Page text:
Start succession planning now
If your department doesn’t have a succession plan (or one that you consider viable), it’s not alone.
“Eleven years after Pew Research Center’s Internet & American Life Project reported on the silver tsunami [a wave of retirements beginning in 2011, when Baby Boomers began to turn 65], many in the public sector are still remarkably ill-prepared for the impending turnover in the workforce,” writes Heather Kerrigan in Governing’s December 2012 issue.
“Delayed retirements should have been an unanticipated grace period to engage in the kind of workforce planning state and local governments should have done years before. But the same economic turmoil also hampered their capacity to manage. Since seniority plays a role in determining who goes, younger employees who would have been promoted into the positions of retirement-eligible workers are, in a lot of places, gone. That leaves fewer employees to develop for vital positions.” (See sidebar below for a list of Public Works articles on succession planning.)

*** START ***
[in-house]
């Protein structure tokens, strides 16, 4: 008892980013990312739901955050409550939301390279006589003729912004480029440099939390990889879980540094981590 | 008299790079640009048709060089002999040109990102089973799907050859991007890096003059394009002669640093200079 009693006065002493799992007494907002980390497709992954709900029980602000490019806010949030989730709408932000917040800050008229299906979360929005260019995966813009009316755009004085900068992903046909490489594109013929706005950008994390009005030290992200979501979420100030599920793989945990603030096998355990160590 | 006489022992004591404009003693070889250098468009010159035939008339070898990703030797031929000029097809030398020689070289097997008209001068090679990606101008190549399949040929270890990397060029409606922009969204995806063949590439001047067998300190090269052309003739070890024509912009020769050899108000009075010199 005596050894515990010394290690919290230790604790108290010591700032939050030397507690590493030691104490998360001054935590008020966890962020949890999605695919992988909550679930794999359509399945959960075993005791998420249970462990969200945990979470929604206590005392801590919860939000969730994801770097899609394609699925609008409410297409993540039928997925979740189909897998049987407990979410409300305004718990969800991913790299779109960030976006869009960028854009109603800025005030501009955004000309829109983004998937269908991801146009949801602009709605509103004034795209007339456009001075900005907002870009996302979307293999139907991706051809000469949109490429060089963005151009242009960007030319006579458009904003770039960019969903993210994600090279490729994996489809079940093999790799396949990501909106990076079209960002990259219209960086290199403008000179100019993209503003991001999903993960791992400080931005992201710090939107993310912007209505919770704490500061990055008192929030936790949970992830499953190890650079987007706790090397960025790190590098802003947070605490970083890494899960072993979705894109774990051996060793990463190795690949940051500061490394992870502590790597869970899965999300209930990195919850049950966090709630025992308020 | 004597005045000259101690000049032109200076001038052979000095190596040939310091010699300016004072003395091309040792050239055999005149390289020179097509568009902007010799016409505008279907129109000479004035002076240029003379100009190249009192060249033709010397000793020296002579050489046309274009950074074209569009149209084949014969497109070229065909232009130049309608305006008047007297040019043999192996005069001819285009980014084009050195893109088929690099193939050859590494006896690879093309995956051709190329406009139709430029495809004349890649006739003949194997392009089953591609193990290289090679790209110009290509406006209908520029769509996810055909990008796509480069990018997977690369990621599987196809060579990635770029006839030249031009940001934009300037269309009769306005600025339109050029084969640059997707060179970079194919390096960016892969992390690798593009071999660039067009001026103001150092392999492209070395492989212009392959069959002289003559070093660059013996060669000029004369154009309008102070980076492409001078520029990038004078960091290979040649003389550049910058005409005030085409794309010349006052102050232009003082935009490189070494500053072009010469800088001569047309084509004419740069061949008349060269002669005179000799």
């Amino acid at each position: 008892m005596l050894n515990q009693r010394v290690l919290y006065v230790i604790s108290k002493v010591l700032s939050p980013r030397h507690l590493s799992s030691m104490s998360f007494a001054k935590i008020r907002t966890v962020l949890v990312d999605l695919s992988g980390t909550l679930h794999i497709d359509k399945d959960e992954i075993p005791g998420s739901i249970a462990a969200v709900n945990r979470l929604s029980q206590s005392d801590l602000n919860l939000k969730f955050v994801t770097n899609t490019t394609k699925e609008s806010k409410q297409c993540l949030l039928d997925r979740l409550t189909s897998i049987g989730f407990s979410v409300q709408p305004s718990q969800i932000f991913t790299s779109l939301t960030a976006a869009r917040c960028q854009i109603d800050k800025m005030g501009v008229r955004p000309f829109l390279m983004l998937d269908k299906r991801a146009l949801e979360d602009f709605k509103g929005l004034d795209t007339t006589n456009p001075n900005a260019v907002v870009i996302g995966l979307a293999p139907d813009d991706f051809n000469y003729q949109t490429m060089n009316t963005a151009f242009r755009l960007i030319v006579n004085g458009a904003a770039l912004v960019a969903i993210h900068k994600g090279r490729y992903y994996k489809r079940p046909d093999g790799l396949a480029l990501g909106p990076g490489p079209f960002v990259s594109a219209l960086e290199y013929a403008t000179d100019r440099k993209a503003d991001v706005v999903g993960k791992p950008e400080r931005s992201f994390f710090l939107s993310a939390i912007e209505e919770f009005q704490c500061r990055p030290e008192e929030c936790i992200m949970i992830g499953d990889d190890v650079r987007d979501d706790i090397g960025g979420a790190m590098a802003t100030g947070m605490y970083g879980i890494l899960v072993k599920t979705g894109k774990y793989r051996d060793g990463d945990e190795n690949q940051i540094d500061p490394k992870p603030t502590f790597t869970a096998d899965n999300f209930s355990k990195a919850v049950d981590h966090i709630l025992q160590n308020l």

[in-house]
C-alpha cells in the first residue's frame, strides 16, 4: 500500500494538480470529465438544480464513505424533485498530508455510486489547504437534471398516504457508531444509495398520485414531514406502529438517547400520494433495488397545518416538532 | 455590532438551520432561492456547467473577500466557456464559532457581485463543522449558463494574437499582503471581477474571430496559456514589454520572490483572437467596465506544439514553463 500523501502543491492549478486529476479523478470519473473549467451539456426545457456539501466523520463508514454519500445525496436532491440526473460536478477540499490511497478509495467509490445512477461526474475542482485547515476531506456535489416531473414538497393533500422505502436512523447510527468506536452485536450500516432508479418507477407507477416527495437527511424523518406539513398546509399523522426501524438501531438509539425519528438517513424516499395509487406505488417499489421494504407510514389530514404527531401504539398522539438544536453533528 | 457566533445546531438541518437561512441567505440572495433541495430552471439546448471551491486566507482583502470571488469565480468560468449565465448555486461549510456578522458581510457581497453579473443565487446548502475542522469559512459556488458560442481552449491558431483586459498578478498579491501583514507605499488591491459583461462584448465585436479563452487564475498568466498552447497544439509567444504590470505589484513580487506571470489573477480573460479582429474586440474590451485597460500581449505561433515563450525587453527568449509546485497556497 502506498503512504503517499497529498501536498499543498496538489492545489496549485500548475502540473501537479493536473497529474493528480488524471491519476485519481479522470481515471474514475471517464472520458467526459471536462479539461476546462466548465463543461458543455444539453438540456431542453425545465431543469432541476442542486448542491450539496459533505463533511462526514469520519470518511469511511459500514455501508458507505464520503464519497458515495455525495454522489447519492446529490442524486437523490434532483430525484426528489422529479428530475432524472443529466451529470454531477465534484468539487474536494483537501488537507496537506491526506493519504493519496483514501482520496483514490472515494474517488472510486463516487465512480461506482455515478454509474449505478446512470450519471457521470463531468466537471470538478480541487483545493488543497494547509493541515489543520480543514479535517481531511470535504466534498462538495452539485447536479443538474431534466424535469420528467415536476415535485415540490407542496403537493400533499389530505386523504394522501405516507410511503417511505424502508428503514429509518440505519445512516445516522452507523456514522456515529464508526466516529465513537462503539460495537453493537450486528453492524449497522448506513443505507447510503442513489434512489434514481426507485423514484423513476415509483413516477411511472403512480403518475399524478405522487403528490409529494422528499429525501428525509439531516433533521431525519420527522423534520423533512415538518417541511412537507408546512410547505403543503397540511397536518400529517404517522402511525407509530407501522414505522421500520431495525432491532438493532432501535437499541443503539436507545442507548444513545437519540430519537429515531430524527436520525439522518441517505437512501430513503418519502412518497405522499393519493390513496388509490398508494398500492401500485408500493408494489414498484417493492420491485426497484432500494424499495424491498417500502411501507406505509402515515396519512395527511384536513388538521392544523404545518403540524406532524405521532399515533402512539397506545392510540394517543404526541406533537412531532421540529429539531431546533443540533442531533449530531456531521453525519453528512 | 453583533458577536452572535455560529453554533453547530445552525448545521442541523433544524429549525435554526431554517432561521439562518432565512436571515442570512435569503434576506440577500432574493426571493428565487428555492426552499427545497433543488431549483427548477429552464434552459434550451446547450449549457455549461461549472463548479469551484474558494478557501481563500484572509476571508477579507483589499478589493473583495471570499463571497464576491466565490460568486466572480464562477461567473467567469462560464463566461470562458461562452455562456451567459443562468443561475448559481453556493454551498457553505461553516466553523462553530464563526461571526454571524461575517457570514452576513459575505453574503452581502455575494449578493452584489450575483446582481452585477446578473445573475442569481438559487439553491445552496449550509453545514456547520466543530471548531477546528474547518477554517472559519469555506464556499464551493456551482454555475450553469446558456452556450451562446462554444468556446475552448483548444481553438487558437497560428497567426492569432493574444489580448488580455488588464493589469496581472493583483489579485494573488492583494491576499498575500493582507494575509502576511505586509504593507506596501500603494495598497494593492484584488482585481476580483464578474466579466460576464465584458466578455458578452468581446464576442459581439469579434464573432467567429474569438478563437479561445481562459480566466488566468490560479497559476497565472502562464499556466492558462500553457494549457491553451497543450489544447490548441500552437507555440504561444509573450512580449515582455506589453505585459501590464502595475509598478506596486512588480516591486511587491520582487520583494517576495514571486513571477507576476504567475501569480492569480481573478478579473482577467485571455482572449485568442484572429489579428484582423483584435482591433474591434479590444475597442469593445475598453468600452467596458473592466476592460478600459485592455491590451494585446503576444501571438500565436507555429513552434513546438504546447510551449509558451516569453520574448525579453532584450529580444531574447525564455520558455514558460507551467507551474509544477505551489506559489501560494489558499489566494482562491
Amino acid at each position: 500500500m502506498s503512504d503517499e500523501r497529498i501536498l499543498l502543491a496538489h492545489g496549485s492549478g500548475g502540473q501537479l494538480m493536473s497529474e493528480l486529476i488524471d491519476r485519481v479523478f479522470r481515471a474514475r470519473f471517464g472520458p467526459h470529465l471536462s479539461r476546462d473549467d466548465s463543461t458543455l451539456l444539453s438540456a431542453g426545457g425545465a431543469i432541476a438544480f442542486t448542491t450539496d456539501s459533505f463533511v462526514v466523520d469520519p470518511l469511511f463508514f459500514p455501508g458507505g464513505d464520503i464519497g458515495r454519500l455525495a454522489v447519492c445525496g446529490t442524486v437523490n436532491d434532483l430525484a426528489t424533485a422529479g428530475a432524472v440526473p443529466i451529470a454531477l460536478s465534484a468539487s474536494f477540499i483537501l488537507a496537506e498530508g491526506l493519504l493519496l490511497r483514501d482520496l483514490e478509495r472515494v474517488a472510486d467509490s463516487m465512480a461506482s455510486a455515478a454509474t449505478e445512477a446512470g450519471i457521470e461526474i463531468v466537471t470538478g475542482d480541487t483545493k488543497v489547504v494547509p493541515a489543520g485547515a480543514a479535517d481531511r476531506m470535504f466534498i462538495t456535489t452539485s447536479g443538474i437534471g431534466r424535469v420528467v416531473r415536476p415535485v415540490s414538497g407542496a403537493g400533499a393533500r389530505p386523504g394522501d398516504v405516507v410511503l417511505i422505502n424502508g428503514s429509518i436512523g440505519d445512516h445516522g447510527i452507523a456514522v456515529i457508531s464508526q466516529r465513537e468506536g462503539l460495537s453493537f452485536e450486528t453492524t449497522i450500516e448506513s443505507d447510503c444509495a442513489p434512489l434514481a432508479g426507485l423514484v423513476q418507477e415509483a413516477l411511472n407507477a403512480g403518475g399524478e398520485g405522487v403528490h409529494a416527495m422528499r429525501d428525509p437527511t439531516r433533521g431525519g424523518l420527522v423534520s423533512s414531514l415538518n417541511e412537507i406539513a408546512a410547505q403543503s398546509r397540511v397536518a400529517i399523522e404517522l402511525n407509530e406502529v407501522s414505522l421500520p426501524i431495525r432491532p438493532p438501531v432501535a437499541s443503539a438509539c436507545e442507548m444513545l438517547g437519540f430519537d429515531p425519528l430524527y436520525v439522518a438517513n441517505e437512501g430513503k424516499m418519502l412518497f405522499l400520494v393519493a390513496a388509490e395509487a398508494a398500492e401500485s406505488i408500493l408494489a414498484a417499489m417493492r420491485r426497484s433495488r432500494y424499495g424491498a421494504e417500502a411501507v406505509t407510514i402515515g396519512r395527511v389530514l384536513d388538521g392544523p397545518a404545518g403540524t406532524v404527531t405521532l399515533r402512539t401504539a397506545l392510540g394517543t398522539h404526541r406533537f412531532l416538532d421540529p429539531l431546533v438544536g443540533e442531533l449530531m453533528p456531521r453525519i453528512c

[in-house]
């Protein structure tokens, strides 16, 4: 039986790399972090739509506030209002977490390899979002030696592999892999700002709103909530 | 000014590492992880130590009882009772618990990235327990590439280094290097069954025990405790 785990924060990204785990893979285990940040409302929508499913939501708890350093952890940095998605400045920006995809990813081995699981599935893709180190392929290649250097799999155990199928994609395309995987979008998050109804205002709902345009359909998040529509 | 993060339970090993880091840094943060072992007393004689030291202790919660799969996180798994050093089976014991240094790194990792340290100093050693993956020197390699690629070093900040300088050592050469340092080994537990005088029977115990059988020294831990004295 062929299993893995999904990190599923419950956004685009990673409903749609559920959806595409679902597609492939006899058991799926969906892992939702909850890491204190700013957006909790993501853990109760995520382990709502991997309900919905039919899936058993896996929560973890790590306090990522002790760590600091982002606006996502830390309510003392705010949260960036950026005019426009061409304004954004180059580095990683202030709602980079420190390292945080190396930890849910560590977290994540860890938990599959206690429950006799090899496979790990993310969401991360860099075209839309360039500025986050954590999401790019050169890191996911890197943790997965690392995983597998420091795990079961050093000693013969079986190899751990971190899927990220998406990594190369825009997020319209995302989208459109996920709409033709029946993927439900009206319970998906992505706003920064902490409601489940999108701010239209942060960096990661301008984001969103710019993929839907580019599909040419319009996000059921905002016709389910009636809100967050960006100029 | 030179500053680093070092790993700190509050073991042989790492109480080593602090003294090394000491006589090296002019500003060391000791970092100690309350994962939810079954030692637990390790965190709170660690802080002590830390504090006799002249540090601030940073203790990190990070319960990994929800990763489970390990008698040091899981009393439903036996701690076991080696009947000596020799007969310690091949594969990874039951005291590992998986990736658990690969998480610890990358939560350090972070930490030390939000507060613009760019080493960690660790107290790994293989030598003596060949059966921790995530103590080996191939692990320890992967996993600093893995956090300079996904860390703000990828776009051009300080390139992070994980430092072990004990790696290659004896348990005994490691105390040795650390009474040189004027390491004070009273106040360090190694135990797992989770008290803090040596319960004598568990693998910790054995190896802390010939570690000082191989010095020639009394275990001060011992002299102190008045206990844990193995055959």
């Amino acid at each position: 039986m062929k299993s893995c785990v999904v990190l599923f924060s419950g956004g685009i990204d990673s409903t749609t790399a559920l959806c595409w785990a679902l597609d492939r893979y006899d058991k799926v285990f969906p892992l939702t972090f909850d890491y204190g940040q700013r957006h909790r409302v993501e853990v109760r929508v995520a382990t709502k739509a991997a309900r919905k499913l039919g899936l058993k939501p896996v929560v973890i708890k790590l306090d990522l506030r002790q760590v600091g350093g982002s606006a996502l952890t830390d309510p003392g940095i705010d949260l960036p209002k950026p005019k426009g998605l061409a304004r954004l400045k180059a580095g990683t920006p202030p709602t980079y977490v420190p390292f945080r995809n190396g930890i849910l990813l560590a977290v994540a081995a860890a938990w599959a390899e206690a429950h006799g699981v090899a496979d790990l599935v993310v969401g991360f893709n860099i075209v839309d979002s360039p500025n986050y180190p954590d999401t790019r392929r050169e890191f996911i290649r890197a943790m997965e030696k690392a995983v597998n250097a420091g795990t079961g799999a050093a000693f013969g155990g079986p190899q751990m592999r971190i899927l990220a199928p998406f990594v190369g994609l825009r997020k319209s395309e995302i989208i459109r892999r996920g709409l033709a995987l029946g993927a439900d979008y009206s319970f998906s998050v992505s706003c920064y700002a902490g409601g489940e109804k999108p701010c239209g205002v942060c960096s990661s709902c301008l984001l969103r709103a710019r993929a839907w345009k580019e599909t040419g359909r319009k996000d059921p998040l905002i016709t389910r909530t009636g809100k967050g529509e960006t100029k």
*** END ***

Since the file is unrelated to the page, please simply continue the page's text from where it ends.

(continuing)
Two employees are retiring within the next three to four years. We should start looking ahead now. – Public works director serving a Massachusetts city of 5,000 making $50,001 - $55,000.
People are retiring at an alarming speed. First it was people who were happy but didn’t like our temporary offices when Hurricane Irene flooded us out one and a half years ago. Now it’s people who aren’t happy with the new work conditions (open space with short walls). – State of Vermont administrative support making $35,001 - $40,000.
If there’s one good piece of news, it’s this: The public works sector is starting to climb back to health. Stay tuned for next year.